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Genetic Modification of HHT Phenotype

Rosemary Akhurst, PhD from the University of California, San Francisco Helen Diller Family Comprehensive Center has been awarded a $50,000 grant from Cure HHT for her research entitled “Genetic modification of the HHT phenotype”.


Dr. Akhurst’s Cure HHT seed grant has been leveraged to $1.8MM through NIH / NHLBI


Proposed Research Study

This study will open up a whole new area of investigation and it addresses a fundamental question in HHT, what gene(s) act in concert with endoglin and ALK1 to predispose certain patients to the development of PAVMs? This modifiable gene, in stark contrast to the original two genes (which are receptor genes and difficult to target for the formulation of therapeutic agents), may give us an easier pathway for treatment. It is the first study to be funded that partners basic laboratory research with clinical research. This study will be conducted in collaboration with HHT Centers in France and The Netherlands.


Research Study Update

This study, into basic molecular mechanisms of HHT disease, undertook a screen for genes other than the causative gene that influence the clinical outcome of inheriting HHT. Dr. Akhurst made three findings: i) genetic variation in the wild type allele of ENG, inherited form the unaffected parent, can influence the incidence of pulmonary arteriovenious malformation (PAVM); ii) inheritance of variants of a new gene, PTPN14 on human chromosome 1, influences the appearance of PAVMs in HHT1 and HHT2. This gene is implicated in a novel signaling pathway (termed Hippo-Yap-Taz) that is triggered by mechanical stimuli such as vessel stress, stretch or tension; iii) inheritance of variants of ADAM17 on human 2p25 influence the appearance of PAVM in HHT1 but not HHT2. This protein regulates signaling from the TGFb type I receptor, and interacts with TGFb signaling to regulate release of cells from the bone marrow that are involved in vascular repair processes. ADAM17 involvement also implicates inflammation in HHT.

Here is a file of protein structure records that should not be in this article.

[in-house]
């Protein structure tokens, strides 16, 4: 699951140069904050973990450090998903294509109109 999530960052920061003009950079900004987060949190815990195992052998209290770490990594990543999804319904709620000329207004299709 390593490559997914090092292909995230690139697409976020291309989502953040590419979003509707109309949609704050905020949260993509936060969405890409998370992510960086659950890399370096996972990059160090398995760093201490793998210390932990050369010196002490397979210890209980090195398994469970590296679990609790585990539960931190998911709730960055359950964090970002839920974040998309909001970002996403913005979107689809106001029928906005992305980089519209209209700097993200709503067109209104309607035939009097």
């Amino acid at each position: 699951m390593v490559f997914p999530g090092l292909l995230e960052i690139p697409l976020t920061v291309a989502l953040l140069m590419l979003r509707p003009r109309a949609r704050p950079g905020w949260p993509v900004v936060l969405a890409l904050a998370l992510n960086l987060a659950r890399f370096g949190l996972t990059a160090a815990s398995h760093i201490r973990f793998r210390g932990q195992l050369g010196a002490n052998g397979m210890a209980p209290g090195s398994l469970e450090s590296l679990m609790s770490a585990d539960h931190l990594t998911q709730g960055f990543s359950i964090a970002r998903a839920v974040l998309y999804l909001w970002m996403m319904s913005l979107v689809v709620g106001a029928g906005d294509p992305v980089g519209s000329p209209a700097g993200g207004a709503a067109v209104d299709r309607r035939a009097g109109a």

These findings tell us more about molecular pathways downstream of endoglin and alk1 that may be used as future drug targets and novel strategies for HHT treatment.

According to Dr. Akhurst, “This is a basic study in molecular mechanism. We have identified a gene that differs between individuals and, depending on which form of the gene is inherited, this influences the risk for PAVM in HHT patients. We have also shown that this gene connects into the ACVRL1 and EphrinB2 Pathways. This tells us more about molecular pathways downstream of ACVRL1, which is essential for future drug development or drug strategies (for HHT and for angiogenesis in general). “


The complete results of the Dr. Akhurst’s research can be read in Nature.

Dr. Christopher Hughes was a collaborator on this publication since his work, also funded by Cure HHT, was sited in Dr. Akhurst’s findings.


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